Traditional music and its instruments struggle for survival
Taher Ismail was 10 years old when he first fell in love. And 46 years later, he is still committed to his first love, which he says is "passionately moody".
Clothed in bright new pink, green and blue "karakish" beauty ornaments along the frames, Ismail gently caresses his lady: the tambura. "She doesn't always give in to my advances, sometimes I need to just sit with her quietly before she decides to sing for me," he says coyly.
And then with a few tweaks using a small wooden pivot known as a ghazala, he shares his lifetime relationship with one of the country's oldest musical instruments by falling into a trance, striking the five-string instrument with a bull horn in his right hand, his left dancing along the upper part of the strings.
"Oh people pray! Pray, pray! Remember Allah, remember your Prophet Mohammed," he chants against a deep assortment of tones. The music is part of a traditional zeker, where religious eulogies are sung to inspire a listener's soul.
The 56-year-old is one of the last few Emiratis who know how to skilfully bring out the best in a tambura. At almost his height (just over five feet tall), this stringed instrument is made of bamboo, fabric, animal sinew for strings and a hollow, wooden bowl covered with animal skin. Originally from the African region of Nubia (along the Nile river in northern Sudan and southern Egypt), it is used in Noban dances and songs.
The tambura has three maqams, which refer to specific Oriental musical scales. Its "microtones" have a greater range than a western music scale and help give the tambura's music a greater evocative power.
"It was my mother who inspired me to pick up this instrument," says Ismail. As a child, he would watch her sing along with a tambura. "It was so magical."
Two elder musicians, Jawhar Ahmed and Salem Maneaa - who have long passed away - encouraged the then 10-year-old to make his own tambura to practise on first. Known as a samsamia, it was simply made of an oil can, sticks, nails and strings of fish nets. Ismail had struggled through many bleeding fingers on his samsamia before being honoured with a proper tambura.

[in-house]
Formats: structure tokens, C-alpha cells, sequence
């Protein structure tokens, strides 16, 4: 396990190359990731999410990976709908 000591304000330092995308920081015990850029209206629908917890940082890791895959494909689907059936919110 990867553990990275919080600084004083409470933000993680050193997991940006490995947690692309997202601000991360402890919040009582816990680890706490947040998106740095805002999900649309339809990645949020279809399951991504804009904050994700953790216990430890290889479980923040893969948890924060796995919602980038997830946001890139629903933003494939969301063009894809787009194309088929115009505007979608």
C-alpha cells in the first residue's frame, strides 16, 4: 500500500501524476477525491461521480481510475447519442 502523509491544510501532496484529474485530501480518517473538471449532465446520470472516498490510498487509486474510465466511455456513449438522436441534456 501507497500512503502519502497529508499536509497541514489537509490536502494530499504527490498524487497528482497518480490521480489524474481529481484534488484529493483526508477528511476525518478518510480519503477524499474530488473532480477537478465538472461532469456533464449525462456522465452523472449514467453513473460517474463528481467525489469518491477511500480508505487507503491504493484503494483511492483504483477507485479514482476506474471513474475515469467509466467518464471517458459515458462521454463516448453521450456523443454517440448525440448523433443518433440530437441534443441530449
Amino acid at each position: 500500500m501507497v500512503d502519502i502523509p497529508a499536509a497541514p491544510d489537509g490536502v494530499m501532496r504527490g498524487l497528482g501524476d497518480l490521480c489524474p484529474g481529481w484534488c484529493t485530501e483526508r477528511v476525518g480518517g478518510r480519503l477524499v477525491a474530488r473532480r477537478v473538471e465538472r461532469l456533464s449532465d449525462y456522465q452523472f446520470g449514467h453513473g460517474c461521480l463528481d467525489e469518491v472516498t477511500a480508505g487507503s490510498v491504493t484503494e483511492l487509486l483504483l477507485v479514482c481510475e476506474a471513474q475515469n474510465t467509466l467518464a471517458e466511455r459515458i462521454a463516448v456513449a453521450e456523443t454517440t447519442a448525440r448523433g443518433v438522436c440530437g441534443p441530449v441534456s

"It was a test of patience and perseverance. If I quit early on, they wouldn't have bothered to teach me all the different sets of musical pieces and how to bring about the different tunes that tug at one's heart," says the retired army man, who lives in Dubai.
"Music needs commitment and dedication," he says. "It is a marriage for life."
And here lies one of the biggest challenges for the survival of traditional music and its instruments in the UAE.
"We are losing our traditional music," says Fahad Omar, head of traditional performing folklore and music at the Sharjah Directorate of Heritage.
"The new generation is not picking any of the traditional musical instruments. Some are learning to play the oud, but that is a relatively new instrument and our ancestors didn't play it," says Omar.
Besides the tambura, there are other traditional musical instruments that make up authentic Emirati and Gulf music. Drums of different sizes and shapes are essential for the beat or rhythm, while wind and string instruments create the melody and distinct tunes.
It's not just the commitment that's the problem, but also the perceived image of those who play traditional instruments.
"It is not considered prestigious to be seen playing on drums and other traditional instruments, so we find mostly non-Emiratis playing them, like the stateless, Yemenis, Omanis or even non-Arabs from Pakistan and Africa," he says. "They depend on it for a living."
Ismail cuts in and adds: "I feel like a prince when I play my tambura. I don't understand why people looked down on traditional musicians."
As for the technique of learning itself, it is mainly done through observation and practice.
"There are no properly written-down musical notations or studies of music," says Omar. "That is why masters of music like Taher Ismail are critical."